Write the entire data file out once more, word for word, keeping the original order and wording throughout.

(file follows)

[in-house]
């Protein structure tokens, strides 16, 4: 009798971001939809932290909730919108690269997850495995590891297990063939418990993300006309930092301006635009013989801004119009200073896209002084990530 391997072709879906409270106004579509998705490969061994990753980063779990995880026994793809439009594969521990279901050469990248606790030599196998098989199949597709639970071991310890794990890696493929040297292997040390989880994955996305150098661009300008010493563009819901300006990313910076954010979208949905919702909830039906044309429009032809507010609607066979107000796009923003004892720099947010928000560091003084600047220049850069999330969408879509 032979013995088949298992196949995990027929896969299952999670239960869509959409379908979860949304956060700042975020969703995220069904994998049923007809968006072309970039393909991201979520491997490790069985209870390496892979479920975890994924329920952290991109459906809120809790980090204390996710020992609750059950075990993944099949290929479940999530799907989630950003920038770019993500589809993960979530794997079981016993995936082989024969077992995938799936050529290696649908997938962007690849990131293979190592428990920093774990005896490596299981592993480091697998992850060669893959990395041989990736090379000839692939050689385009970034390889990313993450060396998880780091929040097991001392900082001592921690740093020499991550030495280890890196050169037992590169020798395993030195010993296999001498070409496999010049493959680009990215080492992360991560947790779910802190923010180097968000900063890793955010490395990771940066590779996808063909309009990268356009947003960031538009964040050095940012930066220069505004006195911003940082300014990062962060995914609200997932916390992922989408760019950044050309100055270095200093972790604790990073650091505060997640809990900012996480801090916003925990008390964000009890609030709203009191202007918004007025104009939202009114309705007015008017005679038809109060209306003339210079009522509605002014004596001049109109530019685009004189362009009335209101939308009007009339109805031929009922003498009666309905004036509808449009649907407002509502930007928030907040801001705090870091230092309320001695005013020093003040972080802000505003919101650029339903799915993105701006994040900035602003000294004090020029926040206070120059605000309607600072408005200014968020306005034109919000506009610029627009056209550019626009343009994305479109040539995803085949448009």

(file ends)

[in-house]
């Protein structure tokens, strides 16, 4: 009798971001939809932290909730919108690269997850495995590891297990063939418990993300006309930092301006635009013989801004119009200073896209002084990530 391997072709879906409270106004579509998705490969061994990753980063779990995880026994793809439009594969521990279901050469990248606790030599196998098989199949597709639970071991310890794990890696493929040297292997040390989880994955996305150098661009300008010493563009819901300006990313910076954010979208949905919702909830039906044309429009032809507010609607066979107000796009923003004892720099947010928000560091003084600047220049850069999330969408879509 032979013995088949298992196949995990027929896969299952999670239960869509959409379908979860949304956060700042975020969703995220069904994998049923007809968006072309970039393909991201979520491997490790069985209870390496892979479920975890994924329920952290991109459906809120809790980090204390996710020992609750059950075990993944099949290929479940999530799907989630950003920038770019993500589809993960979530794997079981016993995936082989024969077992995938799936050529290696649908997938962007690849990131293979190592428990920093774990005896490596299981592993480091697998992850060669893959990395041989990736090379000839692939050689385009970034390889990313993450060396998880780091929040097991001392900082001592921690740093020499991550030495280890890196050169037992590169020798395993030195010993296999001498070409496999010049493959680009990215080492992360991560947790779910802190923010180097968000900063890793955010490395990771940066590779996808063909309009990268356009947003960031538009964040050095940012930066220069505004006195911003940082300014990062962060995914609200997932916390992922989408760019950044050309100055270095200093972790604790990073650091505060997640809990900012996480801090916003925990008390964000009890609030709203009191202007918004007025104009939202009114309705007015008017005679038809109060209306003339210079009522509605002014004596001049109109530019685009004189362009009335209101939308009007009339109805031929009922003498009666309905004036509808449009649907407002509502930007928030907040801001705090870091230092309320001695005013020093003040972080802000505003919101650029339903799915993105701006994040900035602003000294004090020029926040206070120059605000309607600072408005200014968020306005034109919000506009610029627009056209550019626009343009994305479109040539995803085949448009």